Serving it up:
This warm, creamy, egg pie is a winner at breakfast here at West Hill House B&B. Quiche can also be enjoyed for lunch or, dare I say, dinner and is especially tasty cold with a crisp salad on a hot summer day.
Makes one 8″ (20cm) pie
Oven 375°F (190°C)
Bake 45-60 minutes depending on your oven.
Abbreviations used in USA cooking:
- c. = cup. USA cup measure has the capacity of 8 fl. ounces.
- t. = teaspoon
- T. = tablespoon
- 4 large eggs
- 1 ¼ c. whole milk or half and half (355mL) or mixture of the two
- ¼ t. dried thyme (1.25mL)
- salt and pepper to taste
- 8” ready-to-bake piecrust (20mm)
- finely chopped veggies or meat of your choice [optional]
- 1/2 c. sharp cheddar cheese, shredded (180mL) [optional]*
Lightly prick the crust bottom and sides so that large air bubbles don’t develop during the blind bake. If the crust is frozen, let it thaw about 10 minutes then bake it.
Blind bake the pie crust for 12 -15 minutes at 375°F (190°C). I lightly brush my raw dough with an egg wash and add a sprinkle of parmesan cheese as I find it helps to keep the bottom crust from getting soggy once filled with the egg. You want the crust lightly browned. It is OK if the cools before you fill it.
In a medium sized bowl, whisk together the first four ingredients, you will have about 2 cups of liquid. If you are adding veggies or meat (see Tip below), place the additional items in the bottom of the baked crust then pour the egg mixture over the top and sprinkle the cheese on top. *You will find that most traditional French quiche recipes do not include cheese – the choice is yours.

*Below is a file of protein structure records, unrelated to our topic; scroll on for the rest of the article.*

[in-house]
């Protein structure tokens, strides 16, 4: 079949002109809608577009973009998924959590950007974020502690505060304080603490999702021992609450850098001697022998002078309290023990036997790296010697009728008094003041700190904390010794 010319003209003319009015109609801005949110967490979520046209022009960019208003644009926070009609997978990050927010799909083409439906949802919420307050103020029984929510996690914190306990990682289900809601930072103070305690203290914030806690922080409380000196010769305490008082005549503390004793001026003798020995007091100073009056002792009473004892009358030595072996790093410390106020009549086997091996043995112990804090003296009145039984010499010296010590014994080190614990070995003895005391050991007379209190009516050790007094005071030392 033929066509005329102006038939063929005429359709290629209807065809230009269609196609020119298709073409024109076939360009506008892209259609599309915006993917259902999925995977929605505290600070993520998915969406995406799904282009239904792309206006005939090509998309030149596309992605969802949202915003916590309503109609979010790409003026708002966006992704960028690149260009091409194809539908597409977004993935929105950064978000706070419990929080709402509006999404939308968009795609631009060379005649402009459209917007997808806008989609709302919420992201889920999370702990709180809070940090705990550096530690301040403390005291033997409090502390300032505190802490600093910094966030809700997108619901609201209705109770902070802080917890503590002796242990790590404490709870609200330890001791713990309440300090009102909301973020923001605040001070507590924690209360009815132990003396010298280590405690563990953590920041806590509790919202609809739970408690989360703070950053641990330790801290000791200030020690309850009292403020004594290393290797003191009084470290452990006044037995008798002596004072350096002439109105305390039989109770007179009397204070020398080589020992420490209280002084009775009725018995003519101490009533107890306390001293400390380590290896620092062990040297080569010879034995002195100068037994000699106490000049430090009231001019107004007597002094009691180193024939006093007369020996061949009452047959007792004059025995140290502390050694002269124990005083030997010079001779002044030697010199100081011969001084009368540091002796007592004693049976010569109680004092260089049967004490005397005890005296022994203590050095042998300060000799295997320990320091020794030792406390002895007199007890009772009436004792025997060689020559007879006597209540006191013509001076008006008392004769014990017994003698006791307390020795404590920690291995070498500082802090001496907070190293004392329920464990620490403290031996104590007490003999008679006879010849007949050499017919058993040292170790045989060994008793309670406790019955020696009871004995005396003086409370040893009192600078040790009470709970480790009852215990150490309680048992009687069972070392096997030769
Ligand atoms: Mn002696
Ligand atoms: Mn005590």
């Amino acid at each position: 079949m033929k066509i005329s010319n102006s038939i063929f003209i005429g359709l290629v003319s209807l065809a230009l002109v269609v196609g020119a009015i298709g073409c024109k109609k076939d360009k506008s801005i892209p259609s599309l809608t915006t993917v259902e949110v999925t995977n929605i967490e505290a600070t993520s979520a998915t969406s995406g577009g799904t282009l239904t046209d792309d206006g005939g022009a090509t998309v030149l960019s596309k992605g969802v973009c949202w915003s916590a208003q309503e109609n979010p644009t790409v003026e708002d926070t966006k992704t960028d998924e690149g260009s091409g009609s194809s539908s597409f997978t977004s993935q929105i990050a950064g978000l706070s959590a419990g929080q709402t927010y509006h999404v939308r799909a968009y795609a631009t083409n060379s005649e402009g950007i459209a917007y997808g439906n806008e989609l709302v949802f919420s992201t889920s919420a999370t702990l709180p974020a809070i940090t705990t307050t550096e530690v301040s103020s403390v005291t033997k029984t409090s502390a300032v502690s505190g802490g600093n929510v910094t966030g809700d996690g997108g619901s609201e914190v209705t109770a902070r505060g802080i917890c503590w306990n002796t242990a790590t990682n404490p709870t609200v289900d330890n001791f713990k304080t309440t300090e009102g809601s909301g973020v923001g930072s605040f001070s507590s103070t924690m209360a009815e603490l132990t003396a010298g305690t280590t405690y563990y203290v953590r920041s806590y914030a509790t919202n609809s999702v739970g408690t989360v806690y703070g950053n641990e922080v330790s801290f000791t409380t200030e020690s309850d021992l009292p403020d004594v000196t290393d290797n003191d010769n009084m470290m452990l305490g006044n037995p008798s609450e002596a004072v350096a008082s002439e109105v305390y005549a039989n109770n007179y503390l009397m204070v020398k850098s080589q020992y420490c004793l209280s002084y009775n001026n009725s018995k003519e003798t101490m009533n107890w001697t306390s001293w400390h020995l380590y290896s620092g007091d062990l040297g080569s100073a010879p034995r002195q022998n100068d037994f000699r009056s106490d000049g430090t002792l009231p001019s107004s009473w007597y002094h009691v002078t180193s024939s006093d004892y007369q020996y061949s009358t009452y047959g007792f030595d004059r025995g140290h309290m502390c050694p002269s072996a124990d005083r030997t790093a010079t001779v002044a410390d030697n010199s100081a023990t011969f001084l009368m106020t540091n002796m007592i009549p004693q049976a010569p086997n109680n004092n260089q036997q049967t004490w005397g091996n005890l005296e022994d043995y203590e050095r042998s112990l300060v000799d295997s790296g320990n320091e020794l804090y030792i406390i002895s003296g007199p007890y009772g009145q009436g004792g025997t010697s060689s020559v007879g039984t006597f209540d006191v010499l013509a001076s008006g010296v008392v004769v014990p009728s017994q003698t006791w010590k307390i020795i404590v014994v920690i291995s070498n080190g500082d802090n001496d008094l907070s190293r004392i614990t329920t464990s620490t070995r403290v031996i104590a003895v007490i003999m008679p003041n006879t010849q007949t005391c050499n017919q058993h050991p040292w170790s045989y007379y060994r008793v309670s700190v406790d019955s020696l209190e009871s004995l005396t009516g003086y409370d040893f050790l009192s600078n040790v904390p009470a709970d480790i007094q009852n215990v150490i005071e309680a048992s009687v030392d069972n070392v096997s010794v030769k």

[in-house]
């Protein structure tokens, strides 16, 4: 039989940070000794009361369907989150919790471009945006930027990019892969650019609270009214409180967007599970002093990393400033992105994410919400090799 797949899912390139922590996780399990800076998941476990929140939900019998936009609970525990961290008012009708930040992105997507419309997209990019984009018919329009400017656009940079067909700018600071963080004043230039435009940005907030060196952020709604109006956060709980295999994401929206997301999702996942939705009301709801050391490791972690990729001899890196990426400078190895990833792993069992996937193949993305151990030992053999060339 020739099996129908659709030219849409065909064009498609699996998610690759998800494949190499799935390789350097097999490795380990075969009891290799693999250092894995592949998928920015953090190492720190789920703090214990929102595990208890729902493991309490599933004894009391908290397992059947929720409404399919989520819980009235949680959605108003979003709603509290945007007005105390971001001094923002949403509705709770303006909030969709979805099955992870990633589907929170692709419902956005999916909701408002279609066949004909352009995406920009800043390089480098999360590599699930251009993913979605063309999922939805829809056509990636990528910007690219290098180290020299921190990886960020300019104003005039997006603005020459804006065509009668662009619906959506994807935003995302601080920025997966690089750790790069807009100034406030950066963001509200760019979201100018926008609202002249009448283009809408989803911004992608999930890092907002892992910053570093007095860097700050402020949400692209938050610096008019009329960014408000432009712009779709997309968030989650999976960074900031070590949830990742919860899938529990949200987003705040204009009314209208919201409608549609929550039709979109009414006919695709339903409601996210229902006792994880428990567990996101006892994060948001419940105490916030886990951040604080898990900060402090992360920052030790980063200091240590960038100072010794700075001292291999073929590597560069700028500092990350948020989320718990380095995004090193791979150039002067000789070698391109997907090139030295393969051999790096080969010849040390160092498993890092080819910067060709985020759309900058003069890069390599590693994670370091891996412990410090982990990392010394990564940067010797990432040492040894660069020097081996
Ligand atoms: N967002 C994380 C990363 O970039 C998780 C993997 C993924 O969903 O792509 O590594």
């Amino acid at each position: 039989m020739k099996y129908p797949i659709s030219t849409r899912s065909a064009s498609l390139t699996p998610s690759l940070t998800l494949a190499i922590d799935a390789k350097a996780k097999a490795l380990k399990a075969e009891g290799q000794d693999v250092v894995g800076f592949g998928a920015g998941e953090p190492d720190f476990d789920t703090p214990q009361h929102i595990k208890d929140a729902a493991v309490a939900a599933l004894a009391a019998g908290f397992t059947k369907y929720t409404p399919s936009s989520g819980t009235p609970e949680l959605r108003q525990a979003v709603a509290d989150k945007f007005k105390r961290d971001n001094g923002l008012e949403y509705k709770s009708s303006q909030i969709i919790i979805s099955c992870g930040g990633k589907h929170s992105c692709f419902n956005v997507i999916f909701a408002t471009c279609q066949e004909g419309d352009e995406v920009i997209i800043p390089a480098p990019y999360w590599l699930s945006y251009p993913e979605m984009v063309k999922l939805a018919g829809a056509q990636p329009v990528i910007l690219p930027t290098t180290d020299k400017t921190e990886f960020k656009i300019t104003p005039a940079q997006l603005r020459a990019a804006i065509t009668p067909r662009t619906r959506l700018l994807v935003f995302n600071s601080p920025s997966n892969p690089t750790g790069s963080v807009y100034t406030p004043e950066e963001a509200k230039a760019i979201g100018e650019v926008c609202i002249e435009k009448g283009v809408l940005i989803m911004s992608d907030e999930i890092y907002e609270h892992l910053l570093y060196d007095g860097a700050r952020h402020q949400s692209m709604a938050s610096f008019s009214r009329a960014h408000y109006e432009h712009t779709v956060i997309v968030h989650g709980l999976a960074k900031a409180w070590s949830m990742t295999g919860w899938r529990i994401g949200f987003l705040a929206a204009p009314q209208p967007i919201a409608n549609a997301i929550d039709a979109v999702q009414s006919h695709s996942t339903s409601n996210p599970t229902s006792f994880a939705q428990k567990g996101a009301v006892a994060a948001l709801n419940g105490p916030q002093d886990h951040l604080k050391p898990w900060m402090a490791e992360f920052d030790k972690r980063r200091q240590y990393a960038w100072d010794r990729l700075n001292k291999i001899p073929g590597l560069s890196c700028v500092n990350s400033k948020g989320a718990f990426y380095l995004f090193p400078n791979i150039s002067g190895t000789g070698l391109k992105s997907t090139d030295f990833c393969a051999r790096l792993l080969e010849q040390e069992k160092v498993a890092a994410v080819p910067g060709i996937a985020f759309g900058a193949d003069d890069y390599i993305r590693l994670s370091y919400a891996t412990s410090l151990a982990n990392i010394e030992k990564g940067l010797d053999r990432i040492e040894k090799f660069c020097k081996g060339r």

Bake at 375°F (190°C) for 45 min to 60 min. depending on your oven. Keep an eye on it, it should be firm and toasty brown on top. Remove it from the oven and let it cool for about 5 minutes before you cut it. I would not recommend cooking it in the microwave.
Before filling the crust: Line a sheet cake pan with parchment paper and place a cooling rack on the parchment paper then move the quiche crust in its pan onto the cooling rack. Fill the crust with the veggies or meat (if using) and the egg mixture then put it into the oven. This makes for easy cleanup should your quiche decide to spill when you move it or to over flow a bit during cooking. If you don’t like crust, try a crustless quiche. No, it’s not a frittata, it’s a quiche cooked like a crusted quiche but with not pastry.
Veggies and Meat: You can cook this as is and it will be just eggy tasting or you can add veggies such as finely chopped onions, sweet peppers, sweet kernel corn, finely chopped kale and green cabbage (red cabbage tends to turn purple when cooked), or mushrooms.
Meats such as chopped ham, crumbled cooked bacon, or ground beef or ground or finely chopped turkey add a nice touch. What you add is up to your imagination.
I always par-cook the additional items beforehand to be sure they fully cook when the quiche is baking. Par-cooking and cooling the meat a bit before adding it to the liquid will help to be sure it is fully cooked during baking. If you are going to use a filling, you may have a little of the egg mixture left over.
Dishing it out: Quiche is a great ‘go-to’ recipe for a short notice get together. When we lived in France we would often share a meal with friends whenever the mood struck us. One or the other of us would suggest dinner and we’d each whip up something quick. Quiche was often on the menu but a fresh pasta with veggies, and soup with baguette and cheese were also favourites. Let me tell you, there is nothing better than sitting outside on the patio on a summer evening with good friends, a glass of rosé and a crisp salad accompanying a freshly baked quiche – especially if you are sitting in France!